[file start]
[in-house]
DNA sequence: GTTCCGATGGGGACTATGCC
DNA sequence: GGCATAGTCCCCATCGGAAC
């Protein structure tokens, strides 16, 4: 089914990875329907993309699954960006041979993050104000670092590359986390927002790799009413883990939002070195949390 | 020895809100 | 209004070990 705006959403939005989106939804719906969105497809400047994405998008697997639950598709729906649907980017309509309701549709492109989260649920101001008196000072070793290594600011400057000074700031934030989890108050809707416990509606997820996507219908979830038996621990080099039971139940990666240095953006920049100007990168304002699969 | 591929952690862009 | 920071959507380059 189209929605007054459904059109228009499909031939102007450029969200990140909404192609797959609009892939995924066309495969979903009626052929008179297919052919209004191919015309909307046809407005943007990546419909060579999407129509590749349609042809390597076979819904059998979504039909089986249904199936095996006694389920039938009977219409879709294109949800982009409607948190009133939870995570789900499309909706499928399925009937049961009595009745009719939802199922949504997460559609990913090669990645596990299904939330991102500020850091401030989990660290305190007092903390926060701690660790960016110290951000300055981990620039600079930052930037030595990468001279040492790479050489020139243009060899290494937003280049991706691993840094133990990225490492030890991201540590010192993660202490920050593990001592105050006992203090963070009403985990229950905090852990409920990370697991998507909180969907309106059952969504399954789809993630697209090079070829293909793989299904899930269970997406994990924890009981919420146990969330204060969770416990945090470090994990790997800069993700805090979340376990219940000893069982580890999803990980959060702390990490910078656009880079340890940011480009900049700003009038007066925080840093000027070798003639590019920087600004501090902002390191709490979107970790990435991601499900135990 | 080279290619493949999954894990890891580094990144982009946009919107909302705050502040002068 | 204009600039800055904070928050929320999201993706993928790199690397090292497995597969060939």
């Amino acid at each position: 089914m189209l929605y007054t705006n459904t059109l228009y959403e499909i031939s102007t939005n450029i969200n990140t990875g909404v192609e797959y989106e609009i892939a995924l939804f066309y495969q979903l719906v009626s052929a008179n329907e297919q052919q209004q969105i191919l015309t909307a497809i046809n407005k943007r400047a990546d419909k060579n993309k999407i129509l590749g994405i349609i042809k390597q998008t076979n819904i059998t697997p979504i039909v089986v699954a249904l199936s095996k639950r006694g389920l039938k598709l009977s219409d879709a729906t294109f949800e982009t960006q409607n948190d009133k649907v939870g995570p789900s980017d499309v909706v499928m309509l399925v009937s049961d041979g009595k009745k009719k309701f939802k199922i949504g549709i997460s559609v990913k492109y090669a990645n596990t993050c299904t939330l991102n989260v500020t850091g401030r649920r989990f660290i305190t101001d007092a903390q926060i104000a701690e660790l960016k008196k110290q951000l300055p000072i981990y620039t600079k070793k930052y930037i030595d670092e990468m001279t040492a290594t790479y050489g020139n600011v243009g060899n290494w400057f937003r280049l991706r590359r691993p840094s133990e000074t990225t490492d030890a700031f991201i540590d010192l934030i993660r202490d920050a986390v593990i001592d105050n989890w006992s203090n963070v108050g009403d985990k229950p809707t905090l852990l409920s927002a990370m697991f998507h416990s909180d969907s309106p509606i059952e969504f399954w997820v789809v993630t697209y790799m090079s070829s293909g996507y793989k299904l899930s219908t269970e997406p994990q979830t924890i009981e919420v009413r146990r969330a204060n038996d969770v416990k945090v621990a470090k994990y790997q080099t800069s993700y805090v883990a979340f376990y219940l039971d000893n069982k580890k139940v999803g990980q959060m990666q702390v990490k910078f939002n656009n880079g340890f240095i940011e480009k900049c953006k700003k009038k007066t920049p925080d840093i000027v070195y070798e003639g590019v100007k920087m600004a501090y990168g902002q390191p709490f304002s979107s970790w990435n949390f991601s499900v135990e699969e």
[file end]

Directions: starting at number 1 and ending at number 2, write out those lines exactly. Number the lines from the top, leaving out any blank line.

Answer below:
[in-house]
DNA sequence: GTTCCGATGGGGACTATGCC